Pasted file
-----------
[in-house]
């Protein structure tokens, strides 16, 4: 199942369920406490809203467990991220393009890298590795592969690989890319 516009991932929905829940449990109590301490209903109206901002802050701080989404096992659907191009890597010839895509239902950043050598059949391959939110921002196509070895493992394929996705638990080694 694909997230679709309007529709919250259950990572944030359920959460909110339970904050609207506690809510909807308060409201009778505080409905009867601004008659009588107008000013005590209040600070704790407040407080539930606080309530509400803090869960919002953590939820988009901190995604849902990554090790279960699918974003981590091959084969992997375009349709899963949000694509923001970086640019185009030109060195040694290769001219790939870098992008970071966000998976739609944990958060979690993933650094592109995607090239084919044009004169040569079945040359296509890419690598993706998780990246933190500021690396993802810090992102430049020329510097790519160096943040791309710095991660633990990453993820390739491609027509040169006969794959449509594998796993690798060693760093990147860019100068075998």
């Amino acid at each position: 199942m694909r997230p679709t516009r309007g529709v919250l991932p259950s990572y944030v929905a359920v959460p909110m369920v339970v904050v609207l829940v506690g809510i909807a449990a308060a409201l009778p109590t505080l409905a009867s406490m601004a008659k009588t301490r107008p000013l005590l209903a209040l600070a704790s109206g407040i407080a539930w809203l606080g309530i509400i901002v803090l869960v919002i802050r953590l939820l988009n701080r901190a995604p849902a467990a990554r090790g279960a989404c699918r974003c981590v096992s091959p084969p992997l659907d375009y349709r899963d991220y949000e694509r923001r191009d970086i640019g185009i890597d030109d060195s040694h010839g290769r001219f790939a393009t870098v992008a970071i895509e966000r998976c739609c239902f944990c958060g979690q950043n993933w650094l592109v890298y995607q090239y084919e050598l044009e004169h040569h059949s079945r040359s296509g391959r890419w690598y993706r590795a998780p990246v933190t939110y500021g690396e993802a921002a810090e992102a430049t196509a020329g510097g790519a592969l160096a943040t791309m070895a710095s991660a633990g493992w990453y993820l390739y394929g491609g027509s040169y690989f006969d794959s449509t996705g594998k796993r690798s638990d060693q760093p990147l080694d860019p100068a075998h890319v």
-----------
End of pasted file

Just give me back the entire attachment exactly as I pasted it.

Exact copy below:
[in-house]
């Protein structure tokens, strides 16, 4: 199942369920406490809203467990991220393009890298590795592969690989890319 516009991932929905829940449990109590301490209903109206901002802050701080989404096992659907191009890597010839895509239902950043050598059949391959939110921002196509070895493992394929996705638990080694 694909997230679709309007529709919250259950990572944030359920959460909110339970904050609207506690809510909807308060409201009778505080409905009867601004008659009588107008000013005590209040600070704790407040407080539930606080309530509400803090869960919002953590939820988009901190995604849902990554090790279960699918974003981590091959084969992997375009349709899963949000694509923001970086640019185009030109060195040694290769001219790939870098992008970071966000998976739609944990958060979690993933650094592109995607090239084919044009004169040569079945040359296509890419690598993706998780990246933190500021690396993802810090992102430049020329510097790519160096943040791309710095991660633990990453993820390739491609027509040169006969794959449509594998796993690798060693760093990147860019100068075998």
């Amino acid at each position: 199942m694909r997230p679709t516009r309007g529709v919250l991932p259950s990572y944030v929905a359920v959460p909110m369920v339970v904050v609207l829940v506690g809510i909807a449990a308060a409201l009778p109590t505080l409905a009867s406490m601004a008659k009588t301490r107008p000013l005590l209903a209040l600070a704790s109206g407040i407080a539930w809203l606080g309530i509400i901002v803090l869960v919002i802050r953590l939820l988009n701080r901190a995604p849902a467990a990554r090790g279960a989404c699918r974003c981590v096992s091959p084969p992997l659907d375009y349709r899963d991220y949000e694509r923001r191009d970086i640019g185009i890597d030109d060195s040694h010839g290769r001219f790939a393009t870098v992008a970071i895509e966000r998976c739609c239902f944990c958060g979690q950043n993933w650094l592109v890298y995607q090239y084919e050598l044009e004169h040569h059949s079945r040359s296509g391959r890419w690598y993706r590795a998780p990246v933190t939110y500021g690396e993802a921002a810090e992102a430049t196509a020329g510097g790519a592969l160096a943040t791309m070895a710095s991660a633990g493992w990453y993820l390739y394929g491609g027509s040169y690989f006969d794959s449509t996705g594998k796993r690798s638990d060693q760093p990147l080694d860019p100068a075998h890319v």